Leading Directors and Experts Reflect on 2022, Discuss Top Business Trends to Come
When you ponder the year ahead and all the trials it will bring, a potential recession as well as supply chain and talent troubles may come to mind. To prepare for these issues and more 2023 trends, NACD gathered experts and board members at the Leading Minds of Governance event on Dec. 13 in Scottsdale, Arizona.
Greg Griffith, senior director of partnerships and corporate development at NACD, moderated the event. Dayna L. Harris, a partner at Farient Advisors; Vada O. Manager, CEO and founder of Manager Global Holdings, a principal and board member of Think TRUE, and a board member at Helios Education Foundation and Valvoline; Debra McCormack, managing director, global board effectiveness and sustainability lead at Accenture; Karen A. Smith Bogart, the president of Smith Bogart Consulting, chair of the Fielding Graduate University board of trustees, and a director of Michelman, Mohawk Industries, and the NACD Pacific Southwest Chapter; and Warren de Wied, a partner at Fried, Frank, Harris, Shriver & Jacobson, served on the panel. Below are key questions and answers from that conversation.
What have you seen, from the last recessions that we’ve had, that corporate [boards] need to do to get through this [potential] recession?
de Wied: History tells us that a financial crisis comes along about every eight to ten years. Companies sometimes forget that bad news may be just around the corner—and we went through an unusually long financial boom. When there’s a reset, certain fundamental values come back into vogue, values that people may abandon during a boom economy, values like balance sheet flexibility, profitability and free cash flow, disciplined M&A [mergers and acquisitions], and not over-leveraging the future. These are lessons that we often seem to have to relearn as the cycle turns, but a well-functioning board anticipates the possibility that things go in a different direction and builds flexibility into its planning.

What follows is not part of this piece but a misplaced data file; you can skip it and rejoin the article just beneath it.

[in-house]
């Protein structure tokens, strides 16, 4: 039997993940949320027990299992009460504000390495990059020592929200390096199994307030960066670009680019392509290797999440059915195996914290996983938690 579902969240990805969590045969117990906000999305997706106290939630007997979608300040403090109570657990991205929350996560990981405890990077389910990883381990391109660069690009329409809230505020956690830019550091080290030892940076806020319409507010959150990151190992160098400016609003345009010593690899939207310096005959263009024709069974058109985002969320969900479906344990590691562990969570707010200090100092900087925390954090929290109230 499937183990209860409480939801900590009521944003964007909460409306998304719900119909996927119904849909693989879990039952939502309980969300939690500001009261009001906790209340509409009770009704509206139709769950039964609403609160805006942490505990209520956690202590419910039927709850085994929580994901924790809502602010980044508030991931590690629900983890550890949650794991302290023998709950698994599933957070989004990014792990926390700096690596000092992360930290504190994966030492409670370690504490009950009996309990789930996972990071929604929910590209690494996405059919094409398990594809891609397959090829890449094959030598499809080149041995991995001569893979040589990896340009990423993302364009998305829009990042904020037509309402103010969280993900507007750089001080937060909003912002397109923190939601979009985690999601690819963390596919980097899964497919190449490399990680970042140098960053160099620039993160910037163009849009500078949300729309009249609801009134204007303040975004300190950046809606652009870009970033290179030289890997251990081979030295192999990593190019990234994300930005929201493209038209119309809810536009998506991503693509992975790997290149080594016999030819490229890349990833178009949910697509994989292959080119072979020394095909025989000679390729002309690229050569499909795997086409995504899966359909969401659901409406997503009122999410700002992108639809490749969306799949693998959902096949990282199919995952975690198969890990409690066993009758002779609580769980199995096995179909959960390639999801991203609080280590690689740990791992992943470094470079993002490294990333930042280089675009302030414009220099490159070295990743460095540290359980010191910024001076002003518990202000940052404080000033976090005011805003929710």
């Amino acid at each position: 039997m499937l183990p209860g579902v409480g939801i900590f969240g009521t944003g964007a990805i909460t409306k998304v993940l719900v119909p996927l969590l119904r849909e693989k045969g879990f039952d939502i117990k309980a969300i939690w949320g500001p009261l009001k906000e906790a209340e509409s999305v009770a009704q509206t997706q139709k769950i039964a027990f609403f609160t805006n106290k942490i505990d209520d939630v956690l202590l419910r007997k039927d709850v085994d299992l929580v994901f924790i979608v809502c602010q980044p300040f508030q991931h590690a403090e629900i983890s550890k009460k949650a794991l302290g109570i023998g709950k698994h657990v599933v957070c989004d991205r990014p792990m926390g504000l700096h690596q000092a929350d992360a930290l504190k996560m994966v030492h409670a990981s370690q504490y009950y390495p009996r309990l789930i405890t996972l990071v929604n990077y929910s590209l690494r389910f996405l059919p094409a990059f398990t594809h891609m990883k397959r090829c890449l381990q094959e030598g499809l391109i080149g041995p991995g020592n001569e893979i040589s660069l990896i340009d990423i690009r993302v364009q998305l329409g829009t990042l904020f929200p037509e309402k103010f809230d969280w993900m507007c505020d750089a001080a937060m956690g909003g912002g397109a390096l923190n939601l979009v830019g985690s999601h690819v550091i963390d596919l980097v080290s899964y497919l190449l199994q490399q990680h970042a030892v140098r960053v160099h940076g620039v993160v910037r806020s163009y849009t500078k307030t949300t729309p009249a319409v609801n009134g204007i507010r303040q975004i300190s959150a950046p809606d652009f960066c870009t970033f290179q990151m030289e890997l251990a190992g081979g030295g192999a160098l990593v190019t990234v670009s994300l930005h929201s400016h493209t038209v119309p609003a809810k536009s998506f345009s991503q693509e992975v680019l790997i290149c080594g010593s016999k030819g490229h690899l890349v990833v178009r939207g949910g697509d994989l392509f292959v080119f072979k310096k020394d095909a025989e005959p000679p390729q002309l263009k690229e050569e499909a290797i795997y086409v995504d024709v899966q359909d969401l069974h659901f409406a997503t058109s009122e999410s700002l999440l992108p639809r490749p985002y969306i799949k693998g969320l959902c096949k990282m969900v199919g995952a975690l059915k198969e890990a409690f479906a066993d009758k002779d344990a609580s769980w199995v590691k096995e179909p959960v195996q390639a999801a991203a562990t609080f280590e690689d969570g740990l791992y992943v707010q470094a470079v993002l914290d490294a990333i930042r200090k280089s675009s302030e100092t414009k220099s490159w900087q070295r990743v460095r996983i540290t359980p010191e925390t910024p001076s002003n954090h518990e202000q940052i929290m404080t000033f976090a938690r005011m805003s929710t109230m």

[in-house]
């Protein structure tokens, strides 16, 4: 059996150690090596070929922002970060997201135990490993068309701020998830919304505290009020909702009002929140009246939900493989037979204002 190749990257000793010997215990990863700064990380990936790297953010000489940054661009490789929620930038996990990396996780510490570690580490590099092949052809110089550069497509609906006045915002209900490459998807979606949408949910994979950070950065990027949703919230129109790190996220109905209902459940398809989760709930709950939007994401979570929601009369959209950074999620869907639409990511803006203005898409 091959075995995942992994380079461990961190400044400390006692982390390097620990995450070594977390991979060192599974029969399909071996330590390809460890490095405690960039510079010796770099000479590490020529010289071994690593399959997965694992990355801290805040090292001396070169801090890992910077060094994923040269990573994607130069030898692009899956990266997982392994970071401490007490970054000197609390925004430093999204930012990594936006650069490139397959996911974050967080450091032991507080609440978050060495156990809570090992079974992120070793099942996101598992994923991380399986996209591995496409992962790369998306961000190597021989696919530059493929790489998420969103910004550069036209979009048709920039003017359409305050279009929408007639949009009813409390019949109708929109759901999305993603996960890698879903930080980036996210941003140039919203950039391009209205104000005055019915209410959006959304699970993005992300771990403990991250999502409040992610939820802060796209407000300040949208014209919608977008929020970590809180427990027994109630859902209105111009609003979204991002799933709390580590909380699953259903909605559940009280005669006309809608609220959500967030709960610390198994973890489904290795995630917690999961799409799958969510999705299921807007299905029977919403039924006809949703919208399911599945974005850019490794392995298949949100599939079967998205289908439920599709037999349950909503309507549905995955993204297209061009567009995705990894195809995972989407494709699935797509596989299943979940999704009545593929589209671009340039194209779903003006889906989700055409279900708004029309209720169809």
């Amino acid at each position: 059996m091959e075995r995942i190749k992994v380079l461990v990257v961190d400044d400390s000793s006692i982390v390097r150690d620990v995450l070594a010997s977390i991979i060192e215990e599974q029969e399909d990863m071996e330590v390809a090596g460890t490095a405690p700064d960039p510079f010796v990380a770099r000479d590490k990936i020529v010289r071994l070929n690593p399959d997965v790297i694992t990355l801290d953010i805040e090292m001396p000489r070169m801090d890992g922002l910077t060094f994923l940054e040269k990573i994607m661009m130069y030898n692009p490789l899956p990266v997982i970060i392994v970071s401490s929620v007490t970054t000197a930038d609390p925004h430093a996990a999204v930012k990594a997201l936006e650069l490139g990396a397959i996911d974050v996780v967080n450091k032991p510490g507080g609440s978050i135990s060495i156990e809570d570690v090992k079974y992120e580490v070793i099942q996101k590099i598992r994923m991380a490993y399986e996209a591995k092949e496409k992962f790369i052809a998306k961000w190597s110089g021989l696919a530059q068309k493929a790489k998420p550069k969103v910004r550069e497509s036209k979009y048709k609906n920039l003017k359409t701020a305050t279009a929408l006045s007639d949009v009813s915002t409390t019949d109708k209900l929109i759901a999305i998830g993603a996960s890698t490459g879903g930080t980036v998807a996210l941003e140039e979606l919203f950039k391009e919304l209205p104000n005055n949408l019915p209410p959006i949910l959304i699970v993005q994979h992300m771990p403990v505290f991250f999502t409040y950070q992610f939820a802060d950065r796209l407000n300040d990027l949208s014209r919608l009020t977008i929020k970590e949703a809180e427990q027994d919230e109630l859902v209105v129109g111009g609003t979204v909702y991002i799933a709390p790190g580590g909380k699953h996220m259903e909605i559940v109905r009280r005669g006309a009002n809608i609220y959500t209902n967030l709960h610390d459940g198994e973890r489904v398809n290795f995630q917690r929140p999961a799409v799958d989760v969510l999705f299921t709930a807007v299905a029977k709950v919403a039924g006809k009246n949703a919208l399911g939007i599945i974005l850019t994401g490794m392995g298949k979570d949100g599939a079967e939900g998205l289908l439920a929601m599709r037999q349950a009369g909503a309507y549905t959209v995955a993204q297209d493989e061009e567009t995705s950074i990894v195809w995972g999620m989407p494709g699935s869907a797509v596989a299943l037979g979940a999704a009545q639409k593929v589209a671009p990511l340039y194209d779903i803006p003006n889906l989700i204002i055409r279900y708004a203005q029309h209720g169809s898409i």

What we’ve seen in the in the past few months is something of a pullback from ESG [environmental, social, and governance]. It’s important to have a focus on employee issues, on climate risks; indeed, you must have a focus on these areas because they impact the bottom line, they impact the basic functioning of companies. But what you see when the business environment changes is that companies still have to put profitability first. In the last few months, companies have shown that that’s the case. They’ve scaled back ESG programs, and of course we have seen significant workforce reductions, in some cases companies have let ten thousand or more employees go. Companies always have to balance their ESG objectives with the economic realities of business.
The keynote of all of this is that companies need balance; they need balance in their financial and operational execution, they need balance in their social focus. When you get out of balance, usually, something to the downside happens.
When should boards get involved in social and political issues that might affect their businesses, and why?